Why? For starters, cancer isn't just one disease—it's more than 100 of them, with different causes. This makes it impossible to treat each one using a one-size-fits-all method. Secondly, scientists use lab-grown cell lines cultivated from human tumors to develop cancer therapies. Living masses are far more complex, so potential treatments that show promise in lab experiments often don't work on cancer patients. As for the tumors themselves, they're prone to tiny genetic mutations, so just one growth might contain multiple types of cancer cells, and even unique sub-clones of tumors. These distinct entities might not respond the same way, or at all, to the same drug.

These are just a few of the challenges that cancer researchers face—but the good news is that they're working to beat all of them, as this TED-Ed video explains below.

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Health
Skipping Breakfast Could Be Bad for Your Heart
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There are mountains of evidence supporting the claim that breakfast really is the most important meal of the day. Getting something in your stomach in the first hours of the morning can regulate your glucose levels, improve your cognition, and keep your hunger in check. Now new research published in the Journal of the American College of Cardiology points to another reason not to wait until lunchtime to break last night’s fast. As TIME reports, people who skip breakfast are at an increased risk for atherosclerosis, a disease caused by plaque buildup in the arteries.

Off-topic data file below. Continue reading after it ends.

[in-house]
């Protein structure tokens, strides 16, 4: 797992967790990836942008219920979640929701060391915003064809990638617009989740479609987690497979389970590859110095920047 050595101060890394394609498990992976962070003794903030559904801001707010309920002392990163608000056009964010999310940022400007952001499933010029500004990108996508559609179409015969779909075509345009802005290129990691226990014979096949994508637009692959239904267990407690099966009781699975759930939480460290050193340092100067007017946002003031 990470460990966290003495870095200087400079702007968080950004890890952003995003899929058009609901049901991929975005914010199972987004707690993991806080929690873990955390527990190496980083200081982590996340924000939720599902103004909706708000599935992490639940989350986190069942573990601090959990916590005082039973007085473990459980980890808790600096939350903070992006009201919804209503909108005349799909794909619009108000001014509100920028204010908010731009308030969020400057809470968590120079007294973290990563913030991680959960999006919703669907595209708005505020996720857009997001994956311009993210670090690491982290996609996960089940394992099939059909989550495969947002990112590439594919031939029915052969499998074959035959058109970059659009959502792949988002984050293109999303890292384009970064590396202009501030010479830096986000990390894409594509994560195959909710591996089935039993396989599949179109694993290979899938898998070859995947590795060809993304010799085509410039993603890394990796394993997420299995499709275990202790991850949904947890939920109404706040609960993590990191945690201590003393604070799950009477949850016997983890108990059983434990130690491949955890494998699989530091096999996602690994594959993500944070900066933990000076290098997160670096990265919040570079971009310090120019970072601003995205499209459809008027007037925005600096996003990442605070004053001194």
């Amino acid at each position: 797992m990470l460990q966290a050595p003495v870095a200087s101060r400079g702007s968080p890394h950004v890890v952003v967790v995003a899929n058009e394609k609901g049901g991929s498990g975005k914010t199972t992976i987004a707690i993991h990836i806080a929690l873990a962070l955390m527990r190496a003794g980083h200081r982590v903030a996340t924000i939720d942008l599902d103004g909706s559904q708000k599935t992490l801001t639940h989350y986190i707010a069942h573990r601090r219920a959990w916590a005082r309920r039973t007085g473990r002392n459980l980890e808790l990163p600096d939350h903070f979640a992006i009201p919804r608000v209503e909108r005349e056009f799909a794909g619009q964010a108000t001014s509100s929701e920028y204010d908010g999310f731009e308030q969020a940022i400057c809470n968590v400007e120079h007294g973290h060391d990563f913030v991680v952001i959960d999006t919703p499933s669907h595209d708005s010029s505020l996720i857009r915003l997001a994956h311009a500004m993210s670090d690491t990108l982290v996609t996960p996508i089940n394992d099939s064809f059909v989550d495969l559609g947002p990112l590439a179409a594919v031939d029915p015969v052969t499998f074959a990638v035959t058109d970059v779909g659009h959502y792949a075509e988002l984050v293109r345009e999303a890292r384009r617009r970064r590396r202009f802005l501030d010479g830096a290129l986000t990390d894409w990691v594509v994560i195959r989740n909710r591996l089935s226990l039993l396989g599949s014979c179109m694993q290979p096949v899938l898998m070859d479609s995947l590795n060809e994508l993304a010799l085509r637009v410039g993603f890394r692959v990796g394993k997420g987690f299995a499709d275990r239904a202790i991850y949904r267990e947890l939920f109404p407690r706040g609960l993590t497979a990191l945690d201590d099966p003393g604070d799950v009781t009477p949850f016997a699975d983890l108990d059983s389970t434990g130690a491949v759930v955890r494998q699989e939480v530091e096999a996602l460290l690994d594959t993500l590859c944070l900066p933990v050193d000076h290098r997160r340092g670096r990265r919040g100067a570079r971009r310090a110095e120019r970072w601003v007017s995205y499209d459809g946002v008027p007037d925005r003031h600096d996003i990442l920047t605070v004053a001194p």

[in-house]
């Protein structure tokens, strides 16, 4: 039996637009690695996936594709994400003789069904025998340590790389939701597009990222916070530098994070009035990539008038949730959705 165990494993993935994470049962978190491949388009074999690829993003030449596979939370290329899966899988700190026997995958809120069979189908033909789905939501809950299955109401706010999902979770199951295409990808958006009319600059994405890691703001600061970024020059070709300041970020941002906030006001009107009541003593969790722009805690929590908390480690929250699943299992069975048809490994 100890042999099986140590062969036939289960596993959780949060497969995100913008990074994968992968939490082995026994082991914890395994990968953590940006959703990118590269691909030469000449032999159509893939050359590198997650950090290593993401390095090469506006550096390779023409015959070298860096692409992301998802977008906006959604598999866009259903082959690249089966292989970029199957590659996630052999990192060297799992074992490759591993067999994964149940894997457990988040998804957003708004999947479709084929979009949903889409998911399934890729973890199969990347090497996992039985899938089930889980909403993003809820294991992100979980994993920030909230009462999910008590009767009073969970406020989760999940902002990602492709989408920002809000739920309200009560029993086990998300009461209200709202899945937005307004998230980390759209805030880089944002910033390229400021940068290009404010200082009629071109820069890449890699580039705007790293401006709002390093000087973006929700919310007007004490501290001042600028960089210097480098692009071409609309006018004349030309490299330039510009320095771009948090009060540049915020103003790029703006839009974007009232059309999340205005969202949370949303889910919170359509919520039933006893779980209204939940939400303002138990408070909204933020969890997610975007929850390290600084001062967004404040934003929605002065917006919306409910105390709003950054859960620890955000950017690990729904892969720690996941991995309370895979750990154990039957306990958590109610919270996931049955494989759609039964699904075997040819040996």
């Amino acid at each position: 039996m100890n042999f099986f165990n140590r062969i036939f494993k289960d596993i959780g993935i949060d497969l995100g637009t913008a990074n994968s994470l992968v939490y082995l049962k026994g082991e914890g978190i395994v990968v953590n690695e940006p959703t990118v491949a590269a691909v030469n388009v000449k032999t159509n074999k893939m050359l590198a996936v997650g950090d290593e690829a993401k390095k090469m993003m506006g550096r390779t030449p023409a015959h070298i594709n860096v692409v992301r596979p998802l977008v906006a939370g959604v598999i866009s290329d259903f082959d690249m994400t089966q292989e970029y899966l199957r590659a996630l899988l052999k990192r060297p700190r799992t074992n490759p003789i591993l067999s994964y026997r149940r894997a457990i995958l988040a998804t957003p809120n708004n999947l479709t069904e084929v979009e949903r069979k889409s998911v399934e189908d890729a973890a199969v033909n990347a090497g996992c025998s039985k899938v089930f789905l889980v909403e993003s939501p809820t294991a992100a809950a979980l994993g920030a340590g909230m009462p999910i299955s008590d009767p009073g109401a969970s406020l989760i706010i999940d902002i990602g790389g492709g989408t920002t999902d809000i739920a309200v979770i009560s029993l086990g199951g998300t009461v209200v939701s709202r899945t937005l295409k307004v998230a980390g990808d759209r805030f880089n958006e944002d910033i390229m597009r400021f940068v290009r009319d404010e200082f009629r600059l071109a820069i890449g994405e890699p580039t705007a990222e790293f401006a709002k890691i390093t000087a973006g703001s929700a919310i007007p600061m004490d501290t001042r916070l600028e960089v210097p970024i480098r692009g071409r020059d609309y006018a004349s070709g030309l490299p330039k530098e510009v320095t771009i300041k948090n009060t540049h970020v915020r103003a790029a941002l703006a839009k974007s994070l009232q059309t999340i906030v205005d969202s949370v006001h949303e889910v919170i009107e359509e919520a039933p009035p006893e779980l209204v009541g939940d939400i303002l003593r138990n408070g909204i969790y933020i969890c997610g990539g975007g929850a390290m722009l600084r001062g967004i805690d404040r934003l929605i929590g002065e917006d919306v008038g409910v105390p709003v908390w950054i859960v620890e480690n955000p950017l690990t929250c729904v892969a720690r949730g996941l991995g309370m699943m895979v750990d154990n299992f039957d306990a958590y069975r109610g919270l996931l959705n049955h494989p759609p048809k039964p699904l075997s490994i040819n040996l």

Researchers surveyed over 4000 men and women between the ages of 40 and 54 living in Spain. After looking at the dietary habits of each participant, they broke them into three groups: people who consumed more than 20 percent of their daily calories in the morning; those who got 5 to 20 percent; and those who ate less than 5 percent.

The subjects who ate very little in the a.m. hours or skipped breakfast all together were 2.5 more likely to have generalized atherosclerosis. This meant that plaque was starting to collect on the walls of their arteries, hardening and narrowing them and increasing the risk for heart attack or stroke. People who fell into the 5 to 20 percent calorie category were also more likely to show early signs of the disease, while those who ate the most calories in the morning were the healthiest.

These results aren’t entirely surprising. Previous studies have shown a connection between skipping breakfast and health problems like high blood pressure, high cholesterol, diabetes, and unwanted weight gain. A possible explanation for this trend could be that waiting several hours after waking up to eat your first meal of the day could trigger hormonal imbalances. The time between getting into and out of bed is the longest most of us go without eating, and our bodies expect us to consume some calories to help kickstart our energy for the day (drinking straight coffee doesn’t cut it). Another theory is that people who don’t eat in the morning are so hungry by the time lunch rolls around that they overcompensate for those missing calories, which is why skipping breakfast doesn’t make sense as a diet strategy.

But of course there are many breakfast skippers who aren’t motivated by health reasons either way: They just don’t think they have the time or energy to feed themselves in the morning before walking out the door. If this describes you, here are some simple, protein-packed meals you can prepare the night before.

[h/t TIME]